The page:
ABSTRACT Footpad dermatitis is a condition that causes lesions on the plantar surface of the footpads in growing turkeys. Potential inflammatory processes and pain associated with increasing severity of footpad dermatitis raise animal welfare concerns. This study investigated whether the temperature of the plantar surface of the foot (the footpads and the entire plantar foot including interdigital membranes) assessed with infrared thermography reflects severity of mild footpad dermatitis as assessed with a Visual Analogue Scale in 80 turkey toms at 10 weeks of age. In order to study effects of a potential emotional arousal due to the testing procedures, effects of sequential testing order and duration of handling of the turkeys was included in the model. Footpad temperatures were significantly lower than foot temperatures (P < 0.001, R2 = 0.57, −3.36°C ± 0.28°C), and higher visual analogue scale scores were anti-correlated with footpad (−0.06°C ± 0.037°C) and foot temperatures (−0.07°C ± 0.066°C). Furthermore, a negative association between footpad temperature and handling time (−0.02 ± 0.0227, P = 0.048), and a non-linear association between foot and footpad temperatures and sequential testing order, were found (P<0.001). The results indicate that severity of mild footpad dermatitis as scored visually was associated with the temperatures of the plantar surface of the foot and footpads, and that thermal imaging therefore represents a novel tool for the reliable and non-invasive early detection of subclinical foot pathologies in turkeys. The association was negative, and the findings therefore indicate that potential inflammatory processes in the epidermis at this early stage of footpad dermatitis are negligible, and/or that the hyperkeratosis of the surface keratin shielded heat emission from the footpads. The associations between surface temperatures, handling time, and sequential testing order suggest an emotional arousal in response to the experimental procedures, and these factors need to be considered when applying infrared thermography in future studies of leg health in turkeys. INTRODUCTION The concern for animals’ ability to suffer has a long history. Today, citizens worldwide attach a great importance to animal welfare. These welfare discussions also relate to turkeys kept for meat production (Martrenchar, 1999; Anonymus, 2015; Special Eurobarometer 2015). For instance, the prevalence and severity of footpad dermatitis (FPD), which is a condition that causes necrotic lesions on the plantar surface of the footpads in growing turkeys, is recognized as an important animal welfare issue (Martland, 1984; Ekstrand and Algers, 1997; Martrenchar, 1999; Clark et al., 2002; Mayne et al., 2006; Shepher and Fairchild, 2010; Krautwald-Junghanns et al., 2011; Bergmann et al., 2013). The cause of FPD is multifactorial, and a wide variety of risk factors, including litter quality, have been identified. Litter quality, in turn, is affected by many other factors related to stocking density, air temperature and humidity, season, consistency, and amount of feces affected by diet, high litter moisture, and drinker design (Martland, 1984; Mayne, 2005; Mayne et al., 2007a, 2007b; Youssef et al., 2011). The welfare concerns relate to the potential inflammatory processes and pain associated with FPD. Studies found impaired gait and lameness in turkeys suffering from FPD, and behavioral indications of pain relief when given analgesics, which suggest that footpad lesions are painful (Sinclair et al., 2015; Weber Wyneken et al., 2015). Externally, FPD starts as small areas of skin discoloration that often develop horn-like pegs of abnormal keratin, which progress into cracks and scabs on the footpads, and the footpad can become swollen and split. At a cellular level, hyperkeratosis of the surface keratin and epithelial hyperplasia can often be observed along with acute inflammation and necrosis of the epidermis (Greene et al., 1985; Mayne, 2005; Mayne et al., 2006). Such inflammatory processes are also evident in FPD found in broiler chickens (Shepherd and Fairchild, 2010; Michel et al., 2012), and could be evident even in milder forms of FPD (Martland, 1984). Even one week old, birds with beginning external signs of FPD (skin surface discoloration) showed abnormal cellular changes of the footpad integument (Mayne et al., 2006). Externally normal footpads may show microscopic evidence of lesions (Mayne et al., 2006), and the correlation between external and histopathological scores can be low (Mayne et al., 2007a, 2007b). These findings raise the concerns that even milder/subclinical forms of FPD in turkeys may be associated with inflammatory processes. Infrared thermography (IRT), also known as thermal- or thermographic imaging, is a noninvasive, quantitative diagnostic tool that involves the detection of infrared radiation (heat) emitted from an object (Speakman and Ward, 1998), and has been applied as a diagnostic tool to identify inflammatory processes, injury and, indirectly, pain in mammals (McCafferty, 2007). For instance, IRT was a useful tool for the early detection of subclinical foot pathologies in dairy cows (Alsaaod and Büscher, 2012) and lameness in horses (Eddy et al., 2001). Thermal imaging has been widely used in avian research (McCafferty, 2013) to investigate e.g., stress and emotions in chickens (e.g., Cabanac and Aizawa, 2000; Edgar et al., 2011; Moe et al., 2012; Herborn et al., 2015; Moe et al., 2017), but only one study reported the use of IRT to study leg pathologies in poultry (Wilcox et al., 2009). They found that plantar foot temperatures increased with increasing severity of foot lesions (bumblefoot) and after inoculation with Staphyolococcus aureus, and suggested that thermal imaging may represent a more sensitive indicator of subclinical infections than visually observed macroscopic lesions in laying hens’ feet. Thus, IRT could potentially represent a novel tool for the reliable and non-invasive early detection of subclinical foot pathologies and, indirectly, inflammatory processes and pain in turkeys. However, the associations between visually observed macroscopic FPD in its milder forms and surface footpad temperatures have, to our knowledge, not been studied in turkeys. If not recording thermoimages of the animals feet by taking picture of the surface on which the animal/bird has stepped or automatically by placing the camera in a certain spot and taking the picture using remote control, the application of IRT to screen for potential inflammatory processes in turkey footpads under field study conditions implies that the birds are handled for individual thermal recording. It has been well documented that acute physical and psychological stress and emotional arousal due to handling triggers a sympathetically mediated cutaneous vasoconstriction causing a rapid drop in surface skin temperature. Such decrease is accompanied by an increase in core temperature, and a subsequent vasodilatation in order to dissipate excess heat resulting in a post-stressor increase in surface temperature. This thermoregulatory response is termed stress-induced hyperthermia, psychogenic fever, or emotional fever, and has been described in mammalian, avian, reptile, and fish species (e.g., Briese and Cabanac, 1991; Cabanac and Gosselin, 1993; Zethof et al., 1994; Cabanac 1999; Cabanac and Aizawa, 2000; Vinkers et al, 2009; Rey et al, 2015). In previous studies in laying hens and broiler chickens, it was found that handling stress affected temperatures of the plantar surface and interdigital membranes (Cabanac and Aizawa, 2000; Herborn et al., 2015; Moe et al., 2017). It could be suggested that experimental procedures involved in thermal imaging of turkey feet (e.g., capture, immobilization, restraint, presence of humans) may be associated with an emotional arousal, thereby affecting surface foot temperatures. Therefore, in order to gain more knowledge about the use of thermographic imaging in avian medicine in general and studies of leg health in turkeys in particular, the aims of the present study were to (1) investigate the relationship between the temperature of the plantar surface of the foot (i.e., of the footpads and of the entire foot including interdigital membranes) assessed with IRT and the visual scoring of severity of FPD using a Visual Analogue Scale (VAS), and (2) investigate effects of sequential testing order and duration of handling of the turkeys. It was hypothesized that the severity of mild subclinical FPD assessed by visual scoring is associated with surface temperatures, and that handling duration and sequential test order negatively affects surface foot temperatures. MATERIAL AND METHODS Animals and Husbandry The experiment was carried out in a commercial Norwegian turkey house (2,250 m2) with artificial lighting, mechanical ventilation, and gas and floor heating. The temperature was kept at 17°, and lights were off for eight consecutive hours during night time (23:00:07:00). The turkeys were fed a standard commercial diet (Norgesfôr Råde Mølle) and had free access to water from bell drinkers. The turkeys were housed on concrete floor with wood shavings, and the farmer added fresh wood shavings every week. The toms (n = 5,600) and hens (n = 5,300) were kept separately, and toms were allocated 60 % of the area (1,350 m2). (Later, after the hens were slaughtered at 12 weeks, the toms are then given access to the entire area.)Maximum animal density in Norway is 38 kg/m2 when mean live weight is below 7 kg, and 44 kg/m2 when mean live weight is above 7 kg. Experimental Procedures Eighty male turkeys at 62 days of age were selected by convenience sampling from different locations in the turkey house for visual FPD scoring, followed by IRT recordings of surface foot and footpad temperatures. Specifically, one experimenter walked slowly towards the turkey flock and manually captured one turkey at a time. The footpads were cleaned with lukewarm water and a sponge and dried with a paper towel in order to be able to visually score severity of potential FPD. Under commercial conditions at Norwegian abattoirs, a 4-point scale is commonly used to score severity of FPD (Norwegian Industry Turkey Guidelines). This 4-point scale scores footpads according to the following category descriptions: 0 – no lesions, 1 – superficial lesions, each papillae is still visible, 2 – severe lesions with dark colored crusts covering less than 50 % of the footpad and 3 − severe lesions with dark colored crusts covering more than 50 % of the footpad. In the present study, footpads were scored according to a visual analogue scale (VAS) that consisted of a 20 cm horizontal line with separate images from this 4-point scale evenly distributed above the line (Figure 1). Previously, we found a strong association between categorical classifications of FPD severity and this VAS scale (R2 = 0.7 P < 0.001). For each footpad, the scorer visually evaluated the severity of the lesion and placed an X on this line, which later was measured in mm, giving each footpad a two-decimal VAS-score. Two scorers evaluated each footpad and agreed on the VAS score. Finally, the turkey was manually restrained for thermal imaging by a person covered with an aluminum protective shield fitted around the turkey's leg (in order to avoid influences of heat emission from the body of the bird and the person holding the bird). The turkeys were placed in a position where the sternum (keel) was resting on the handlers lap and the head positioned under the handlers left arm. The plantar side of the foot was pointing towards the thermal camera. Birds were released immediately after the thermal image had been taken, and a new bird was immediately enrolled in the study. The time between capture and completed thermal image (handling time), as well as sequential testing order (order of which the turkeys were enrolled in the study) was recorded. The experiment met the guidelines approved by the institutional animal care and use committee (IACUC). Figure 1. View largeDownload slide The Visual Analogue Scale (VAS). The VAS used for the scoring of the severity of footpad lesions, based on the categorical assessment of footpad lesions as used by the Norwegian poultry industry (Norwegian Industry Guidelines). Figure 1. View largeDownload slide The Visual Analogue Scale (VAS). The VAS used for the scoring of the severity of footpad lesions, based on the categorical assessment of footpad lesions as used by the Norwegian poultry industry (Norwegian Industry Guidelines). Infrared Thermography IRT images of the feet were collected with a thermal camera (T620bx, FLIR System AB, Danderyd, Sweden). The thermal camera was placed in front of the birds’ right foot at a distance of 25 cm. The camera was set to an emissivity of 0.96, and the ambient temperature of the testing room was maintained at 16.8°C (range 16,7 to 17,0°C). These values were used to allow correction for environmental changes during image analysis. Image analysis software (FLIR ThermaCAM Researcher) was used to determine the maximum temperature of the digital footpad (“Footpad”) and of the plantar side of the entire plantar foot (“Foot”) including the interdigital membranes (Figure 2). Figure 2. View largeDownload slide Plantar foot regions assessed. Footpad, and the entire plantar foot including the interdigital membranes. Figure 2. View largeDownload slide Plantar foot regions assessed. Footpad, and the entire plantar foot including the interdigital membranes. Statistical Analyses All statistical analyses were performed with the free statistical language R (R Development Core Team, 2011). Temperature differences (outcome) between foot and footpad (explanatory variable) were assessed using robust MM-type regression, which has a breakdown point of 50% (Yohai et al., 1991). Statistical associations are only registered if more than 50% of the observations contribute to the trend making the method particularly robust to data of such a quality as employed in the present paper. Robust regression was also used to examine differences between handling time (explanatory variable) and foot/footpad temperatures (outcome). To determine the relationship between scoring obtained using the VAS scale and temperature we performed robust regression with VAS scale as the response and the foot and footpad temperatures as the explanatory variables. Robust regression was also performed with handling time as the response versus sequential testing order as the explanatory variable. The reliability of the robust regression models were tested by first assessing the model residuals against a scaled normal distribution. Semi-parametric bootstrap (Canty and Ripley, 2017) was subsequently performed on the estimates from ordinary least squares linear regression models (i.e., robust regression estimates are biased) to substantiate the observed associations. The P values and estimates presented here were however obtained from the robust regression method as they did not deviate substantially from the bootstrap estimates. Estimates are reported as mean ± two standard errors (roughly 95% confidence interval assuming an approximate Gaussian distribution) and P values below 0.001 are designated as P < 0.001. A slight, but significant, negative association was detected between handling time (explorative variable) and footpad temperature (outcome). Therefore, the regression models including foot and footpad temperatures were all adjusted for handling time (no association was however detected between foot temperatures and handling time (P = 0.202)). Foot and footpad temperatures, respectively, were regressed against sequential testing order (explanatory variable) using a generalized additive model (GAM) due to explicit non-linear trends (Wood, 2006). All GAM models were adjusted for handling time. A GAM was also employed to regress handling time (response) against sequential testing order (explanatory variable) which were found significant, even when adjusted for foot and footpad temperatures. RESULTS Foot and footpad temperatures are presented in Figure 3. Footpad temperatures were significantly lower than foot temperatures (P < 0.001, R2 = 0.57, −3.36°C ± 0.28°C). Figure 3. View largeDownload slide Foot versus footpad temperatures. The figure shows a boxplot of foot and footpad temperatures (vertical axis). Figure 3. View largeDownload slide Foot versus footpad temperatures. The figure shows a boxplot of foot and footpad temperatures (vertical axis). Testing all temperatures against VAS (Figure 4), we found that all were significantly negatively associated (P < 0.05): higher VAS scorings appeared to be slightly anti-correlated with footpad (−0.06°C ± 0.037°C) and foot temperatures (−0.07°C ± 0.066°C). Hence, larger areas of discoloration as determined by the VAS were significantly associated with the lower foot and footpad temperatures. Figure 4. View largeDownload slide Visual Analogue Scale scoring versus foot and footpad temperatures recorded with a thermal camera. The figure designates foot (left) and footpad (right) temperatures plotted against VAS Scale (vertical axis). The blue trend line is based on a robust regression model. Figure 4. View largeDownload slide Visual Analogue Scale scoring versus foot and footpad temperatures recorded with a thermal camera. The figure designates foot (left) and footpad (right) temperatures plotted against VAS Scale (vertical axis). The blue trend line is based on a robust regression model. A weak, but significant negative association between footpad temperature and handling time was found (−0.02 ± 0.0227, P = 0.048). There was not a significant association between foot temperature and handling time (P = 0.202). A strong non-linear association between foot (edf = 7.149, P < 0.001, R2 = 0.33) and footpad temperatures (edf = 7.734, P < 0.001; R2 = 0.52), as respective responses, and sequential testing order, adjusted for handling time, as explanatory variable, was found. From Figure 5 it can be seen that the association for both foot and footpad is negative (i.e., temperature decreases) up until half of the turkeys have been enrolled in the study, before the trend turns positive and finally stabilizes. Figure 5. View largeDownload slide GAM regression of foot and footpad temperatures versus testing order. The figure shows foot (A) and footpad (B) mean subtracted temperatures (vertical axis), together with the GAM model fit, plotted against sequential testing order (vertical axis, left panel) and the adjusted covariate handling time (vertical axis, right panel). Figure 5. View largeDownload slide GAM regression of foot and footpad temperatures versus testing order. The figure shows foot (A) and footpad (B) mean subtracted temperatures (vertical axis), together with the GAM model fit, plotted against sequential testing order (vertical axis, left panel) and the adjusted covariate handling time (vertical axis, right panel). DISCUSSION Briefly, the results indicate that severity of mild FPD as assessed by visual scoring of area of discoloration using a VAS scale was negatively associated with surface plantar foot and footpad temperatures as recorded by IRT. Furthermore, handling time and sequential testing order affected the surface temperature. The observed skin discoloration of the footpads are consistent with early stages of FPD in turkeys (Greene et al., 1985; Mayne et al., 2006). Most feet were scored around score 1 in the VAS, and no feet were scored according to the most severe degrees of FPD. Therefore, although we do not know the prevalence, the findings indicate that the flock in general had good foot health. These turkeys were 10 weeks of age, whereas others have found more severe lesions starting even at an earlier age in turkeys (Mayne et al., 2006; Mayne et al., 2007a, 2007b). The relationship between severity of FPD (area of skin discoloration) and surface temperatures found here indicates the potential of IRT to detect subtle differences in mild FPD in turkeys with a high precision. Since the association was negative, the findings indicate that potential inflammatory processes in the epidermis at this early stage of FPD in turkeys may be negligible. Other studies showed that beginning external signs of FPD (surface skin discoloration) were associated with abnormal cellular changes of the footpad integument (Mayne et al., 2006). However, such potentially associated cellular changes reflecting beginning inflammatory processes could not be identified by a temperature rise in the present study. The results stand in contrast to findings by Wilcox et al. (2009) who found that increasing severity of bumble foot in laying hens, and an experimentally induced Staphyolococcus aureus infection of their plantar feet, resulted in increasing surface temperatures as assessed by IRT. It could be suggested that bumblefoot in these adult laying hens (60 weeks of age) had led to more severe inflammatory processes than early FPL in turkeys (10 weeks of age) as identified here. Furthermore, the bumblefoot lesions were apparently more severe in the laying hen study (Wilcox et al., 2009), since they scored bumblefoot as “pustules and swellings visible at the first glance, and any foot that looked red, sligthly swollen and scabbed”. In contrast, only minor spots of surface discolorations were studied here (Figure 1). It could be speculated that these initial signs of FPD detected here (spots of surface skin discoloration) were associated with an initial ischemic necrosis as described in early stages of FPD in other bird species (AZA, 2005). An ischemic necrosis could result in an initial temperature drop due to reduced blood circulation of the plantar surface in early stages of FPD. On the other hand, the results may also indicate that the hyperkeratosis of the surface keratin actually shielded heat emission from potential inflammatory processes of the footpads. Indeed, hyperkeratosis of the surface keratin can often be observed along with acute inflammation of the epidermis (Mayne, 2005; Mayne et al., 2006). Footpad temperatures were lower than foot temperatures (Figure 3), which may indicate that the thicker layer of keratin of the footpads, as opposed to thinner skin of the interdigital membrane, shielded heat radiation. The continuous VAS developed for this study was based on the commercially used categorical scale, and was developed in order to explore subtle differences in mild forms of FPD as studied here. We previously found a strong association between outcomes in the VAS and this categorical scale (R2 = 0.7, P < 0.001; unpublished). The same two observers agreed on the VAS score, but a further validation of the VAS scale for the scoring of turkey FPD is necessary for future studies. Based on the association between outcomes in the VAS score and temperature, it can be concluded that the VAS was useful to score subtle differences in severity of FPL in turkeys with a high precision. Interestingly, and in agreement with previous studies in broiler chickens (Moe et al., 2017), handling time, and sequential testing order affected foot and footpad temperatures (Figure 5). Indeed, foot and footpad temperatures decreased until half of the turkeys had been selected after which the temperatures increased slightly and finally stabilized. It has been well documented that acute psychological stress and emotional arousal initially triggers a sympathetically mediated cutaneous vasoconstriction (i.e., drop in cutaneous temperature) followed by a subsequent vasodilatation resulting in a post-stressor rise in peripheral temperature, also in poultry (Cabanac and Aizawa, 2000; Edgar et al., 2011; Moe et al, 2012; Herborn et al., 2015; Moe et al., 2017). The initial temperature drop and later temperature increase found here (Figure 5) may therefore reflect that turkeys were emotionally aroused and displayed emotional fever or stress-induced hyperthermia during the course of the test situation. We suggest that human presence during the test period and catching process affected surface foot temperatures. All turkeys had visual contact with the experimenters throughout the experiment, because the experimental pen was set up in the part of the turkey barn where the male turkeys were kept. Furthermore, one experimenter walked slowly towards and within the turkey flock and manually captured one turkey at a time, implicating that the last half of the selected turkeys had been exposed to more catching related disturbances compared to the first half. Thus, in agreement with previous studies (Cabanac, 1999; Cabanac and Aizawa, 2000; Edgar et al., 2011; Herborn et al., 2015; Moe et al., 2017), these findings may indicate an emotional origin of the temperature alterations due to handling and sequential test order as found here. However, further studies are needed to confirm the emotional origin of the temperature alterations found here. For instance, it would be necessary to record associated temperature alterations indicative of emotional fever or stress-induced hyperthermia (e.g., core temperature and head/comb surface temperatures) to draw firm conclusions. In this field study, efforts were made to select the birds as randomly as possible from various locations of the turkey house by convenience sampling. However, since FPD may be associated with pain and lameness (Sinclair et al., 2015; Weber Wyneken et al., 2015) it could be that lame birds and/or turkeys with more sever FPD were easier to capture due to impaired walking ability, which may have confounded the study. However, this may not have been the case, since lameness was not observed (unpublished) and the majority of turkeys displayed only mild forms of FPD. Another confounding factor may be that more fearful birds moved more quickly from the person who sampled the birds and therefore were not included in the study. Since stress and fear may be associated with emotional fever or stress-induced hyperthermia as discussed above, it cannot be ruled out that individual differences in fear towards humans may have affected the temperatures recorded. In conclusion, IRT represents a novel tool for the reliable and non-invasive early detection of subclinical leg pathologies in turkeys. As the association was negative, the results may indicate that the inflammatory processes in the epidermis at this early stage of FPD in turkeys is negligible, and/or that heat emission from potential inflammatory processes in the footpads the hyperkeratosis were shielded e.g., by surface keratin. It would be interesting to perform histology to investigate potential inflammatory processes in footpads with these milder forms of FPD to verify the hypothesis. Furthermore, experiments are needed to investigate surface temperatures associated with the whole scale of severity of FPD. The results clearly demonstrate that a standardization of protocols is a necessary basis for IRT studies of leg health abnormalities in turkeys, as has been emphasized in IRT studies in humane medicine (e.g., Lahiri et al., 2012). In particular, a precise definition of anatomical region of interest as well as a potential emotional arousal due to e.g., handling time and sequential testing order need to be taken into account in future studies in turkeys using infrared technology. Acknowledgements We sincerely thank the farmers Per Anders and Camilla Buer, who generously invited us to study their turkeys. We also thank Theodor Bye (Nortura) who trained and assisted our team to score the turkey feet. This project was funded by the Norwegian Research Council (NFR-project no. 234191), the Foundation for Research Levy on Agricultural Products, the Agricultural Agreement Research Fund, and Animalia—Norwegian Meat & Poultry Research Centre. REFERENCES Alsaaod M. , Büscher W. . 2012 . Detection of hoof lesions using digital infrared thermography in dairy cows . J. Dairy Sci. 95 : 735 – 742 . Google Scholar CrossRef Search ADS PubMed Anonymus . 2015 . Risk assessment on welfare in turkeys . 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Poultry ScienceOxford University Press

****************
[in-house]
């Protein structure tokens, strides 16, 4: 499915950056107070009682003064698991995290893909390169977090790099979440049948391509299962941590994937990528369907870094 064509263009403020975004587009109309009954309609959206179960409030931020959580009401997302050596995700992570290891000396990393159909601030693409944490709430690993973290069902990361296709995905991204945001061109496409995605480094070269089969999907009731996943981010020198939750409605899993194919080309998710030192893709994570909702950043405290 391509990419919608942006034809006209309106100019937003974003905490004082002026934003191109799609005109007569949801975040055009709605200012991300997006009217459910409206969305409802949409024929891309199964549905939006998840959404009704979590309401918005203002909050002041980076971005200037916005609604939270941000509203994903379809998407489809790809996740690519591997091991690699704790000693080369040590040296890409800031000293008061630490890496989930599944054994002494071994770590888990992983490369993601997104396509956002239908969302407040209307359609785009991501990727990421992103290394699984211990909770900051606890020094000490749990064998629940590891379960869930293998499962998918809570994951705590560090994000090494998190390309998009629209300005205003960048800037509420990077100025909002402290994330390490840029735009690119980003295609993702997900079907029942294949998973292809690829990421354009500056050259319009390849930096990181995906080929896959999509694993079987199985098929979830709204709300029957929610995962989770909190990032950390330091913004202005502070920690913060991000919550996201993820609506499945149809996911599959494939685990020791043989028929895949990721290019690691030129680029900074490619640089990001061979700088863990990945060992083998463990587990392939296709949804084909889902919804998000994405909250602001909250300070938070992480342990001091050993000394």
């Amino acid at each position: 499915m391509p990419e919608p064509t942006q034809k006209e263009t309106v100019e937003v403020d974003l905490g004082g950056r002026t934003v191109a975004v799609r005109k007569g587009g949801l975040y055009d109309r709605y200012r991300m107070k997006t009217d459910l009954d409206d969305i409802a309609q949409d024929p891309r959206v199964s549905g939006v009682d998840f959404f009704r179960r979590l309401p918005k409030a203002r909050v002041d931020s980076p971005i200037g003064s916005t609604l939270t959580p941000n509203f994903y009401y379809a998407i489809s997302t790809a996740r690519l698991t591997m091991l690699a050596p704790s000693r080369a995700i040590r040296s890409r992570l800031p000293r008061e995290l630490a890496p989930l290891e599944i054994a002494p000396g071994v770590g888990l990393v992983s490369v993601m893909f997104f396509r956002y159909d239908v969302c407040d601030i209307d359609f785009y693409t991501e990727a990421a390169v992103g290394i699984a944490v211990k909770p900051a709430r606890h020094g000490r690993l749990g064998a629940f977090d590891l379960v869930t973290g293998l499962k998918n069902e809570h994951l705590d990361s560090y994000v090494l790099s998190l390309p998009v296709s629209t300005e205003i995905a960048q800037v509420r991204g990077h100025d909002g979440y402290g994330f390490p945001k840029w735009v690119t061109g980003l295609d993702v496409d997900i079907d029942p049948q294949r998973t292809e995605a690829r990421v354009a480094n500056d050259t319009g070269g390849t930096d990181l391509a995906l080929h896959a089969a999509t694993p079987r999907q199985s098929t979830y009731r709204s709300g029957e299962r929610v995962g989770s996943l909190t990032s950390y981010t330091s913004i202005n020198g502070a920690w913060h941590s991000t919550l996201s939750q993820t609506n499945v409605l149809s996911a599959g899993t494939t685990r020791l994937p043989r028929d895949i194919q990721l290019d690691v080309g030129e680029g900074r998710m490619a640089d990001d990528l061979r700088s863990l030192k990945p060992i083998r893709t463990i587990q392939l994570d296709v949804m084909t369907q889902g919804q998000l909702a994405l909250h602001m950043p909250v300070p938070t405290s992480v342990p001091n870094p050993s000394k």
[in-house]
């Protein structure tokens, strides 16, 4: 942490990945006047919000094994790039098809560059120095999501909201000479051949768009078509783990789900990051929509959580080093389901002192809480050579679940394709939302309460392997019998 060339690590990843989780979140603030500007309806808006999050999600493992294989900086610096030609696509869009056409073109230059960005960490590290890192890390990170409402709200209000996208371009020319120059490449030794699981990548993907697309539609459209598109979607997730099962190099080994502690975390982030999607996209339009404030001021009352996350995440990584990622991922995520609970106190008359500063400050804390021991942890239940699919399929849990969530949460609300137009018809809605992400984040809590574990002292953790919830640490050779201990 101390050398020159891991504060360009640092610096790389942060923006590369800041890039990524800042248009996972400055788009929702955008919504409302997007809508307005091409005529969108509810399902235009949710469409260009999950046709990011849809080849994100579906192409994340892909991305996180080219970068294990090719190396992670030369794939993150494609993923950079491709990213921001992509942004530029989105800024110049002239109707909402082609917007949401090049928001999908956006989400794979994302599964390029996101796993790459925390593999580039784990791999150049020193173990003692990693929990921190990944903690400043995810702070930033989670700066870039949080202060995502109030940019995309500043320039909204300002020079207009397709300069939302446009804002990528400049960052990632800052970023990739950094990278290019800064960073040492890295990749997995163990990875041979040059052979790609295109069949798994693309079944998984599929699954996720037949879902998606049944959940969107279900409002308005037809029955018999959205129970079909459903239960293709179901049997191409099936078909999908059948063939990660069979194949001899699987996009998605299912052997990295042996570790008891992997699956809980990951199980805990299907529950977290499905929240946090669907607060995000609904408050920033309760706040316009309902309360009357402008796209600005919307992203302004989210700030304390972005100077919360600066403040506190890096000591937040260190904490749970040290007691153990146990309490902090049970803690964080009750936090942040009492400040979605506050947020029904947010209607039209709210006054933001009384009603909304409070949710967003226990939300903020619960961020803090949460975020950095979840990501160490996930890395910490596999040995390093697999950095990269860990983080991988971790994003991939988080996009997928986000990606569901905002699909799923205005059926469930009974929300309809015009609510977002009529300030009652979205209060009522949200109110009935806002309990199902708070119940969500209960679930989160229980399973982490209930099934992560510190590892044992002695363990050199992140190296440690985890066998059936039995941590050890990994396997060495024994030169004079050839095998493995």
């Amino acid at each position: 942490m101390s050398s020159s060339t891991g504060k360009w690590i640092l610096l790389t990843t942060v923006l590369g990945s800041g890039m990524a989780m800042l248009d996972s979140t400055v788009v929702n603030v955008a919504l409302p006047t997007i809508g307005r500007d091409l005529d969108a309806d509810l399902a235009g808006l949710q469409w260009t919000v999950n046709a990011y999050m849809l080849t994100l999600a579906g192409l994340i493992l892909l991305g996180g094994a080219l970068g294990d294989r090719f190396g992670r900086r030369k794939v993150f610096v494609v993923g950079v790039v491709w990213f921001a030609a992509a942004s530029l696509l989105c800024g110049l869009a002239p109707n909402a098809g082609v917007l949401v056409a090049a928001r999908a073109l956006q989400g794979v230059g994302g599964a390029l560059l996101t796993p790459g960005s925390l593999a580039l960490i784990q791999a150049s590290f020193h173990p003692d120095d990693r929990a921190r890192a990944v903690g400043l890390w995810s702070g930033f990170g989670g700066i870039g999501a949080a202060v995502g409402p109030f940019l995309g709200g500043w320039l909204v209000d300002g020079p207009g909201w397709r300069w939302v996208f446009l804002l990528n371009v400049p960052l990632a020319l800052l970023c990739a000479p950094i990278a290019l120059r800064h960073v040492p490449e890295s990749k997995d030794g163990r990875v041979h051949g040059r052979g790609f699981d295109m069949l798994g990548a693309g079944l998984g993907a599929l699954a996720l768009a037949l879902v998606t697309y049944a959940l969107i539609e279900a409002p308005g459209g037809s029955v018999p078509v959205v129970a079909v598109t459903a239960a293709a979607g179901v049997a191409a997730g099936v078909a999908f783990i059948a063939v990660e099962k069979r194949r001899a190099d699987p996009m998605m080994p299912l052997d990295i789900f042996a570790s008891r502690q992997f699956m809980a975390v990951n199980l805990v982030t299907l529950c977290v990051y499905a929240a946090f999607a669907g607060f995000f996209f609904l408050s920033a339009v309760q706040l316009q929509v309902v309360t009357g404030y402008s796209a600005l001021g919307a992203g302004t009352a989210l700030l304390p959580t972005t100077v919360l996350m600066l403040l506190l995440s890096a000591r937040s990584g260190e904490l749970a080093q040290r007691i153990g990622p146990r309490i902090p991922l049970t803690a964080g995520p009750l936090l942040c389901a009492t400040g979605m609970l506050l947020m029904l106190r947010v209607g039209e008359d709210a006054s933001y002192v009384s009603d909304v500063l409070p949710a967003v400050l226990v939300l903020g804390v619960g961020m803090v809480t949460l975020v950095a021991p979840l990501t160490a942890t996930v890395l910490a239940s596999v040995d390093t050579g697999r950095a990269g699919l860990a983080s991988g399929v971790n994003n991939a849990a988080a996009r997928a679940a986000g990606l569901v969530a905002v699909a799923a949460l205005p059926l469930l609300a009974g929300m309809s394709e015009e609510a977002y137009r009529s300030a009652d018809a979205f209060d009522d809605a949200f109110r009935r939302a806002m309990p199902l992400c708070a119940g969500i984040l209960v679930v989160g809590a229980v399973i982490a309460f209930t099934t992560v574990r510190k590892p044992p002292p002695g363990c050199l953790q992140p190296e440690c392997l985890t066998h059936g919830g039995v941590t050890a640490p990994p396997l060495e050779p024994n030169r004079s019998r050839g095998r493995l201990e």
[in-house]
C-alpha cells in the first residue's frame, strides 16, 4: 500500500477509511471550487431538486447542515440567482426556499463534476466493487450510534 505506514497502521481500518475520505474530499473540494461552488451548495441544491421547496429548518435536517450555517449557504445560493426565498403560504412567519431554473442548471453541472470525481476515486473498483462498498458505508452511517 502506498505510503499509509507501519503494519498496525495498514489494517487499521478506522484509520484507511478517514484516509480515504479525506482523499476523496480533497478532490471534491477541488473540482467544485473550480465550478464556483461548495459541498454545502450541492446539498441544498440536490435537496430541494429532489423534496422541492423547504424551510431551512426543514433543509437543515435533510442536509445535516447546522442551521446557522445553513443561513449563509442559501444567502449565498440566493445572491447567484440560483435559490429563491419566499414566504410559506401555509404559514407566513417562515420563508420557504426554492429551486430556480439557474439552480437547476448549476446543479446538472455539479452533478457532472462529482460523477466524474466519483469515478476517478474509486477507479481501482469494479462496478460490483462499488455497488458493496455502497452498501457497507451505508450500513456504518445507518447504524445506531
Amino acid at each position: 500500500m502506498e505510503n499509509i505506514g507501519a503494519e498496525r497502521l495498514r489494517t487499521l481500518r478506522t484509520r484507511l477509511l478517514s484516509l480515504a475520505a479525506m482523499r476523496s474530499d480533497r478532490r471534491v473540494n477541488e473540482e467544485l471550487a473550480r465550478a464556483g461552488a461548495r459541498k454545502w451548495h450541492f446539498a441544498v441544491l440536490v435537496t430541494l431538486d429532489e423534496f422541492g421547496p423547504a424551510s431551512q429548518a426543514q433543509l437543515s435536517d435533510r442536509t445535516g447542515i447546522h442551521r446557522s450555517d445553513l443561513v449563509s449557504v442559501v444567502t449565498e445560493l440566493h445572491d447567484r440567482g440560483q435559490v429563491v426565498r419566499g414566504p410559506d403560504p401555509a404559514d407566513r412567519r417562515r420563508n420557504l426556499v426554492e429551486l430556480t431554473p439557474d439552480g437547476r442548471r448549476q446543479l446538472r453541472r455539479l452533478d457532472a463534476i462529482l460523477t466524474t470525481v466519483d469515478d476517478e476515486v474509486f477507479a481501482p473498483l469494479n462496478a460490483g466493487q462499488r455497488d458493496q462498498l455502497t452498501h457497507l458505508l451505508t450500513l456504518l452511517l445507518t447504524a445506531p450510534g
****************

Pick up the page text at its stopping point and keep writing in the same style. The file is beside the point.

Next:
Published: Jun 22, 2018